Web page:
# Understanding Flow

This is a chapter from the book Kotlin Coroutines. You can find it on LeanPub or Amazon.

Kotlin Coroutines Flow is a much simpler concept than most developers think. It is just a definition of which operations to execute. It’s similar to a suspending lambda expression, but with some extra elements. In this chapter, I will show you how to implement the Flow interface and flow builder by transforming a lambda expression step by step. This should give you a deep understanding of how Flow works. This chapter is for curious minds who like to truly understand the tools they use. If this isn’t you, feel free to skip this chapter. If you decide to continue reading it, I hope you enjoy it.

### Understanding Flow

We’ll start our story with a simple lambda expression. Each lambda expression can be defined once and then called multiple times.

fun main() { val f: () -> Unit = { print("A") print("B") print("C") } f() // ABC f() // ABC }

To make it a bit spicier, let's make our lambda expression suspend and add some delay inside it. Notice that each call of such a lambda expression is sequential, so you shouldn’t make another call until the previous one is finished.

suspend fun main() { val f: suspend () -> Unit = { print("A") delay(1000) print("B") delay(1000) print("C") } f() f() } // A // (1 sec) // B // (1 sec) // C // A // (1 sec) // B // (1 sec) // C

A lambda expression might have a parameter that can represent a function. We will call this parameter emit. So, when you call the lambda expression f, you need to specify another lambda expression that will be used as emit.

suspend fun main() { val f: suspend ((String) -> Unit) -> Unit = { emit -> emit("A") emit("B") emit("C") } f { print(it) } // ABC f { print(it) } // ABC }

The fact is that emit should also be a suspending function. Our function type is already getting quite complex, so we'll simplify it by defining a FlowCollector function interface with an abstract method named emit. We will use this interface instead of the function type. The trick is that functional interfaces can be defined with lambda expressions, therefore we don’t need to change the f call.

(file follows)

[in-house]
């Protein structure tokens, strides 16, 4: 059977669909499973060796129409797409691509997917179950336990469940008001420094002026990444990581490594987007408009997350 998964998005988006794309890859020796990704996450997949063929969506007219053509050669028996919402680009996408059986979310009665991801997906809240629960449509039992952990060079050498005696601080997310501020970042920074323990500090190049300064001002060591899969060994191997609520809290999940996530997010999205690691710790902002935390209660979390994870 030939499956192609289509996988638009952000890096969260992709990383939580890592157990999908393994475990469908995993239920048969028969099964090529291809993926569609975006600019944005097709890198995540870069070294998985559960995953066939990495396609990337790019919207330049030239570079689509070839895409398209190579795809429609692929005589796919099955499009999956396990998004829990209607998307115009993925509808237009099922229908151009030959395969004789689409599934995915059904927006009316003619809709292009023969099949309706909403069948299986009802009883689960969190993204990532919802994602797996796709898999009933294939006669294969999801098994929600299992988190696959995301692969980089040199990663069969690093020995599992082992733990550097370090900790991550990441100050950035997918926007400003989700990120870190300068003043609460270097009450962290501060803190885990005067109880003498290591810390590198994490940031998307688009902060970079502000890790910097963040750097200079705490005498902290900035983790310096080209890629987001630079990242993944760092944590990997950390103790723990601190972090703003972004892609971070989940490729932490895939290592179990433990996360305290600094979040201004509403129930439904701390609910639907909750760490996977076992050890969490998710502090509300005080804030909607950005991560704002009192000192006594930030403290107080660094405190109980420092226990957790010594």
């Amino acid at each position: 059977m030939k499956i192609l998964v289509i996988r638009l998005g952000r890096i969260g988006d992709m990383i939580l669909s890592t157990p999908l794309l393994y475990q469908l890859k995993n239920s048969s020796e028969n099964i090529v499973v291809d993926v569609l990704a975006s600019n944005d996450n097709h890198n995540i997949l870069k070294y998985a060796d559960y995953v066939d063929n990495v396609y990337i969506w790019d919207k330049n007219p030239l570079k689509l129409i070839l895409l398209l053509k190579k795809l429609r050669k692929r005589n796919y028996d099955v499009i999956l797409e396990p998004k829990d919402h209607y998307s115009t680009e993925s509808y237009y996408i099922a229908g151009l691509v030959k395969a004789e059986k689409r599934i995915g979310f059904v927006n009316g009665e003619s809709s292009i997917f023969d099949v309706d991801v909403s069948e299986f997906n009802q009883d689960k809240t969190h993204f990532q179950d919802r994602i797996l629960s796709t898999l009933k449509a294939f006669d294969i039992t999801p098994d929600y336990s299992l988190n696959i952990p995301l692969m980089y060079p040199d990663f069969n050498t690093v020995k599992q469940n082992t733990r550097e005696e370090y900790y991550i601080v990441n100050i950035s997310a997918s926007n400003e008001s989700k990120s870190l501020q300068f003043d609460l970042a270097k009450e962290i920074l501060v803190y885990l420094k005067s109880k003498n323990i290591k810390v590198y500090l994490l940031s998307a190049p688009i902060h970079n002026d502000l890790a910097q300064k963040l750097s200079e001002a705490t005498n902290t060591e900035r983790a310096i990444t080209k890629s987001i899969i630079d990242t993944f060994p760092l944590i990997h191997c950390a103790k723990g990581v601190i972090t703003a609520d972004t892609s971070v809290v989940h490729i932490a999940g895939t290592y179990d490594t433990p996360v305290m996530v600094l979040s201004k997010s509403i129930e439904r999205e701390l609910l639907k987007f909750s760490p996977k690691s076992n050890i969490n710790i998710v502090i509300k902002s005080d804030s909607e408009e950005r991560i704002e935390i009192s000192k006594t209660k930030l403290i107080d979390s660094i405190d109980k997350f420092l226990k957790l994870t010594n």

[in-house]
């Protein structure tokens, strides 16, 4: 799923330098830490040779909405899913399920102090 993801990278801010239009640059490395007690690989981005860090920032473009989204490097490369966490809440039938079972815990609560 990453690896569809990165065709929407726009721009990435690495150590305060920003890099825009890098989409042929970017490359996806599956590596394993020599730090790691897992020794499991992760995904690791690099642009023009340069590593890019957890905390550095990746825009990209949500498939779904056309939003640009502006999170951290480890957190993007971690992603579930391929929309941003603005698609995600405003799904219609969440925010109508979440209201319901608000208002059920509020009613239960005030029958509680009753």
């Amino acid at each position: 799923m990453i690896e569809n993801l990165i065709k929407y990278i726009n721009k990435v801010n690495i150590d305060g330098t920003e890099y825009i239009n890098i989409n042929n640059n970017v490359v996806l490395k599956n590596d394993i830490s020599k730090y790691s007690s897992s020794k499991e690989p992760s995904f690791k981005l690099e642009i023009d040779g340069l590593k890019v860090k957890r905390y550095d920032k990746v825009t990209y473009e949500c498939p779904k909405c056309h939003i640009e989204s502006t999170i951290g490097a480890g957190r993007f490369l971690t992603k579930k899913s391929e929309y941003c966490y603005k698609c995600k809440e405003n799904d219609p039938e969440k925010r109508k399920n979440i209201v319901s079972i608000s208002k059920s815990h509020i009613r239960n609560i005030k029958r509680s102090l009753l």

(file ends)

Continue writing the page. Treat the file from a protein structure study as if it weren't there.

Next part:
import kotlin.* fun interface FlowCollector { suspend fun emit(value: String) } suspend fun main() { val f: suspend (FlowCollector) -> Unit = { it.emit("A") it.emit("B") it.emit("C") } f { print(it) } // ABC f { print(it) } // ABC }

Calling emit on it is not convenient; instead, we'll make FlowCollector a receiver. Thanks to that, inside our lambda expression there is a receiver (this keyword) of type FlowCollector. This means we can call this.emit or just emit. The f invocation still stays the same.

fun interface FlowCollector { suspend fun emit(value: String) } suspend fun main() { val f: suspend FlowCollector.() -> Unit = { emit("A") emit("B") emit("C") } f { print(it) } // ABC f { print(it) } // ABC }

Instead of passing around lambda expressions, we prefer to have an object implementing an interface. We will call this interface Flow and wrap our definition with an object expression.

import kotlin.* fun interface FlowCollector { suspend fun emit(value: String) } interface Flow { suspend fun collect(collector: FlowCollector) } suspend fun main() { val builder: suspend FlowCollector.() -> Unit = { emit("A") emit("B") emit("C") } val flow: Flow = object : Flow { override suspend fun collect( collector: FlowCollector ) { collector.builder() } } flow.collect { print(it) } // ABC flow.collect { print(it) } // ABC }

Finally, let's define the flow builder function to simplify our flow creation. import kotlin.* fun interface FlowCollector { suspend fun emit(value: String) } interface Flow { suspend fun collect(collector: FlowCollector) } fun flow( builder: suspend FlowCollector.() -> Unit ) = object : Flow { override suspend fun collect(collector: FlowCollector) { collector.builder() } } suspend fun main() { val f: Flow = flow { emit("A") emit("B") emit("C") } f.collect { print(it) } // ABC f.collect { print(it) } // ABC }

The last change we need is to replace String with a generic type parameter in order to allow emitting and collecting any type of value.

import kotlin.* fun interface FlowCollector<T> { suspend fun emit(value: T) } interface Flow<T> { suspend fun collect(collector: FlowCollector<T>) } fun <T> flow( builder: suspend FlowCollector<T>.() -> Unit ) = object : Flow<T> { override suspend fun collect( collector: FlowCollector<T> ) { collector.builder() } } suspend fun main() { val f: Flow<String> = flow { emit("A") emit("B") emit("C") } f.collect { print(it) } // ABC f.collect { print(it) } // ABC }

That’s it! This is nearly exactly how Flow, FlowCollector, and flow are implemented. When you call collect, you invoke the lambda expression from the flow builder call. When this expression calls emit, it calls the lambda expression specified when collect was called. This is how it works.

The presented builder is the most basic way to create a flow. Later, we'll learn about other builders, but they generally just use flow under the hood.

public fun <T> Iterator<T>.asFlow(): Flow<T> = flow { forEach { value -> emit(value) } } public fun <T> Sequence<T>.asFlow(): Flow<T> = flow { forEach { value -> emit(value) } } public fun <T> flowOf(vararg elements: T): Flow<T> = flow { for (element in elements) { emit(element) } }

### How Flow processing works